Video Workshop: Moving Paradiddles – Moving Feet. Can You Play It?
I like to practise my drums. Always have. It feels great, to tackle a technical or cognitive skill that couldn’t be achieved at the time, but after some focused and disciplined work on the instrument, is really owned.
To make practising not only fun, but also noticeably effective, I prefer using and coming up with conceptional workouts and excercises, that can offer a wider range of improvement in the long run, as opposed to simply appoach the obvious deficit.
In this new video workshop series, exclusively for bonedo drums, I would like to present you some of my personal conceptional approaches, that have helped not only me with my own development on the drums, but have proven to be extremly useful to legions of ambitious students that I have had the privilige to teach over the years in various institutions and situations.
We all are aware of the importance of control, interdependence and balance on the kit; and the ability to percieve rhythmical structures from different perspectives. Though, from time to time we find ourselves confronted with the weak spots in our playing – and if so, it can make us feel frustrated. Even if our fellow musos don’t twig the stress we are going through with a certain groove, fill or other musical challenge, we know for ourselves – because we have learned to hide the deficit and fight ourselves through the moment.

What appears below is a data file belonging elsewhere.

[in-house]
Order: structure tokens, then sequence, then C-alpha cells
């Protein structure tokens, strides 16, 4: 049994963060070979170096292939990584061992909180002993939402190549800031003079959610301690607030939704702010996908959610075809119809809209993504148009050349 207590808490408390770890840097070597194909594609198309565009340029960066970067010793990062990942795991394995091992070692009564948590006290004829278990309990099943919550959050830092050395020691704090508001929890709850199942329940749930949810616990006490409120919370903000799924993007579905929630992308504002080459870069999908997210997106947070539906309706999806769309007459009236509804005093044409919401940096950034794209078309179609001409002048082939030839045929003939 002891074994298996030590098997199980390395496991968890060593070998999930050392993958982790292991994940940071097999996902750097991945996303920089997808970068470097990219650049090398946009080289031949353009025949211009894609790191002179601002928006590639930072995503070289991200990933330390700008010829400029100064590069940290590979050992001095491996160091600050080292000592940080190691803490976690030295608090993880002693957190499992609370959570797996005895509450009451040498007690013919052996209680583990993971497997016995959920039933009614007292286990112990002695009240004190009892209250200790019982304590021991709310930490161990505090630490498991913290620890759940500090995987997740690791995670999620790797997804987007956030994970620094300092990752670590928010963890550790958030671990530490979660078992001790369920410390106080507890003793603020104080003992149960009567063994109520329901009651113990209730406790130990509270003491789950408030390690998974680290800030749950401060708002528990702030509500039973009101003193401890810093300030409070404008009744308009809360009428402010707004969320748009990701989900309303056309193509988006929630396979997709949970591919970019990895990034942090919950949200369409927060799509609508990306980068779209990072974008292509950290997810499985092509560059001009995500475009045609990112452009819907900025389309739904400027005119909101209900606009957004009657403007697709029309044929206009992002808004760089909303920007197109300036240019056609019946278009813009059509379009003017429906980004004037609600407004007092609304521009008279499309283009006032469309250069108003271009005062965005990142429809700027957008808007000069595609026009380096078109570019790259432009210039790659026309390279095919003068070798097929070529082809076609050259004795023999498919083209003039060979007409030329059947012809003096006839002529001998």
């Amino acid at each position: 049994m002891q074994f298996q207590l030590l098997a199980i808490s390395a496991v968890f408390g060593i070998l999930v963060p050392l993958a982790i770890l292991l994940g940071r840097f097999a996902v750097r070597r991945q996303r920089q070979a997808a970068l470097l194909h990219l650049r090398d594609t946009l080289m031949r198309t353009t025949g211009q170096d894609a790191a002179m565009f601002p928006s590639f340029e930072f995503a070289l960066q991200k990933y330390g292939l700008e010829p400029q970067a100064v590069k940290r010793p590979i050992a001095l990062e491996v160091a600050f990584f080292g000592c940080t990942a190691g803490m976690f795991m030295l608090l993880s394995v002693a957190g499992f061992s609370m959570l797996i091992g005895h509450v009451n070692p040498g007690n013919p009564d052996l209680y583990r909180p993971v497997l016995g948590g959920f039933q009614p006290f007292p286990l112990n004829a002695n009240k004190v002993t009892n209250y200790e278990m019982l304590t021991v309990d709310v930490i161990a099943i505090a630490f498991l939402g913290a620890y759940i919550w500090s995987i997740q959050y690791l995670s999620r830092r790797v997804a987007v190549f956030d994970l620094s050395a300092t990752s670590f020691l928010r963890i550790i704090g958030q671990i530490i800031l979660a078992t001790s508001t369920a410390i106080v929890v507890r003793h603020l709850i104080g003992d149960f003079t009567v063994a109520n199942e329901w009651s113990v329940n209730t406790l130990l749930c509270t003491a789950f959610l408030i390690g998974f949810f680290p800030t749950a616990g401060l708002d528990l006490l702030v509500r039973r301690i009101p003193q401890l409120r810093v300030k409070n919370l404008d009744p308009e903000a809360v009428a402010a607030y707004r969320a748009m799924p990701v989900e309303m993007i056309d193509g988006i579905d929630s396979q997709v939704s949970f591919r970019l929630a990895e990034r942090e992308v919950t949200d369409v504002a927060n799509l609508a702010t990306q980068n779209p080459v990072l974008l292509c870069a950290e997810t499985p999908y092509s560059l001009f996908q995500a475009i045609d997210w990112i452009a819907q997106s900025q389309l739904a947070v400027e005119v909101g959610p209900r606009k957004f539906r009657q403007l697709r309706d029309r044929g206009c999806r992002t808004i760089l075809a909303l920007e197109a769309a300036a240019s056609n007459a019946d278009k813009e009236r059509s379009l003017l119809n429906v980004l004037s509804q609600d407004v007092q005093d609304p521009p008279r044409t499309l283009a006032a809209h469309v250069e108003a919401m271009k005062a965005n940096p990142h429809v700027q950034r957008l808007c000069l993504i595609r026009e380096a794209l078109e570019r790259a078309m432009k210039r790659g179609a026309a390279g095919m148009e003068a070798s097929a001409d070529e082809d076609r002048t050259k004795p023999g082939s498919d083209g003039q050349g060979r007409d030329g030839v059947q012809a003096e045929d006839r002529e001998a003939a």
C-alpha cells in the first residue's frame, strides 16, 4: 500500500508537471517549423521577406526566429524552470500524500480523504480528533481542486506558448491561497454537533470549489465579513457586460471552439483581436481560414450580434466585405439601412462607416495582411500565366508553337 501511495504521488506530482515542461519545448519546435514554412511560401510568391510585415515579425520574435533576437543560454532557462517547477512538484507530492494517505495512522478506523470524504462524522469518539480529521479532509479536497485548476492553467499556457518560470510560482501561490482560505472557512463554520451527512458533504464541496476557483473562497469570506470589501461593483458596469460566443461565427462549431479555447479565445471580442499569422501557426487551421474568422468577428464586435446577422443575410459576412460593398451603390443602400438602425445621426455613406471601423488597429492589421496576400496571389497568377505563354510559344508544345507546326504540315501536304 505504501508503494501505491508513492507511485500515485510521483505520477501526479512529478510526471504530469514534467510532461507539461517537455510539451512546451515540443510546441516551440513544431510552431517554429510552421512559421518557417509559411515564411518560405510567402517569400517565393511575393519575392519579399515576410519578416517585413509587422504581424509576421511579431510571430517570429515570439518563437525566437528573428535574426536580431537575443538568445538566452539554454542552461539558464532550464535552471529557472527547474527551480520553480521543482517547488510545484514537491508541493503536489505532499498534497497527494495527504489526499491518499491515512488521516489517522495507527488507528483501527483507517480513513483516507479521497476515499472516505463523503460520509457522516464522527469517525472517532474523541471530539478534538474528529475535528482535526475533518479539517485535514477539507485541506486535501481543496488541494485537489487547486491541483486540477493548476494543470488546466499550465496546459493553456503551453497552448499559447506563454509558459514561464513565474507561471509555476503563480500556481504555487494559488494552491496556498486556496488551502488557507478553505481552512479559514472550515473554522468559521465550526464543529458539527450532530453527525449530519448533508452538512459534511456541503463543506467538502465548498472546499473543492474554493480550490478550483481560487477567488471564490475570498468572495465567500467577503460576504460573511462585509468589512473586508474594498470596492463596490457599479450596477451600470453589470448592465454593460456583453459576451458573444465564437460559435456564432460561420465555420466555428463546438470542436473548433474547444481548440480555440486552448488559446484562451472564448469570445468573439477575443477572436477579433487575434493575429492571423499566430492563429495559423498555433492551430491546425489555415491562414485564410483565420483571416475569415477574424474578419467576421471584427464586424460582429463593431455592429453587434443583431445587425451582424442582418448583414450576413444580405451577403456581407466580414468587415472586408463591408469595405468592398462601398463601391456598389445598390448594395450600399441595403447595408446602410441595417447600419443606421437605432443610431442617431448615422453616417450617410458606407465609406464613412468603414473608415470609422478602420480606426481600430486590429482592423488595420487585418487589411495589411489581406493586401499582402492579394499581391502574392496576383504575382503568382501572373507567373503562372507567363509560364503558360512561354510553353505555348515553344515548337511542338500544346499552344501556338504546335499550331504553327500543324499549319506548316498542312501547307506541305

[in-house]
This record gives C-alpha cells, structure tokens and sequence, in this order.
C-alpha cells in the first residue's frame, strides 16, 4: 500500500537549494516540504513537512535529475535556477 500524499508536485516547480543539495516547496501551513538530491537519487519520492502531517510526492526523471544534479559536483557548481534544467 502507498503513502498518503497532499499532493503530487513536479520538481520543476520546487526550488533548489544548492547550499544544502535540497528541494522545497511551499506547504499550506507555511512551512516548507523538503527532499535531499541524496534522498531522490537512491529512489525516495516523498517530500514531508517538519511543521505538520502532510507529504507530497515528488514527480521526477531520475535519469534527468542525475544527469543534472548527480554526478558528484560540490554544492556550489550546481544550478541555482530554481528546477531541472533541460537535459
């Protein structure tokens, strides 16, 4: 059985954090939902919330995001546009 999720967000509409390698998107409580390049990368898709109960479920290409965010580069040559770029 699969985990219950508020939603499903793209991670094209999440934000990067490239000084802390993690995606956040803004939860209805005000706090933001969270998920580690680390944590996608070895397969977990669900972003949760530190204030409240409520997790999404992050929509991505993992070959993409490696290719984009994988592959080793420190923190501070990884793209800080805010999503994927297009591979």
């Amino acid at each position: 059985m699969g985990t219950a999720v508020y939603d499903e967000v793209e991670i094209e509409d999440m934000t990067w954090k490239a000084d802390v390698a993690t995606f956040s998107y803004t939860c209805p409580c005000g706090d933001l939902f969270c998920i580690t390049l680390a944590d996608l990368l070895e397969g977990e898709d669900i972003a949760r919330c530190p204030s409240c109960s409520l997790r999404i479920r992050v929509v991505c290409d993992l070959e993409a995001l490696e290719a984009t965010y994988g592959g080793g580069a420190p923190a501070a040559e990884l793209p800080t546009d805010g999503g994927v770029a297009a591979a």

The here presented workout, which I call “Moving Paradiddles – Moving Feet”, is just one of many ways to train and improve the mentioned skills on the drums. The written workshop with the musical notation on bonedo is in german language only, but here you can find the english video version.
As with all practice, you can look at this concept as just some dull excercise – or you can understand it as a musical routine, a little piece of music, that you create while practising and which you can play with touch, sound, creative orchestration and instrumental joy. It’s up to you.
I recommend to place your focus on precision over speed, and constantly monitor yourself. Continuously check, how souvereign and comfortable you feel in terms of body balance, control and perception of where you are in the bar. And count out loud.
Play the excercise at a very low volume as well as with fierce energy, just like you would play any music. And practise with a click – and definitly without!
The question is: Can you play it – and can you play it relaxed?
After a while, you will – and it can turn out be tremendously helpful with your playing
After you mastered it, go ahead and modify the excersise, change it up and make it your own. There are no limits to your creativity.
I hope you will enjoy this workout.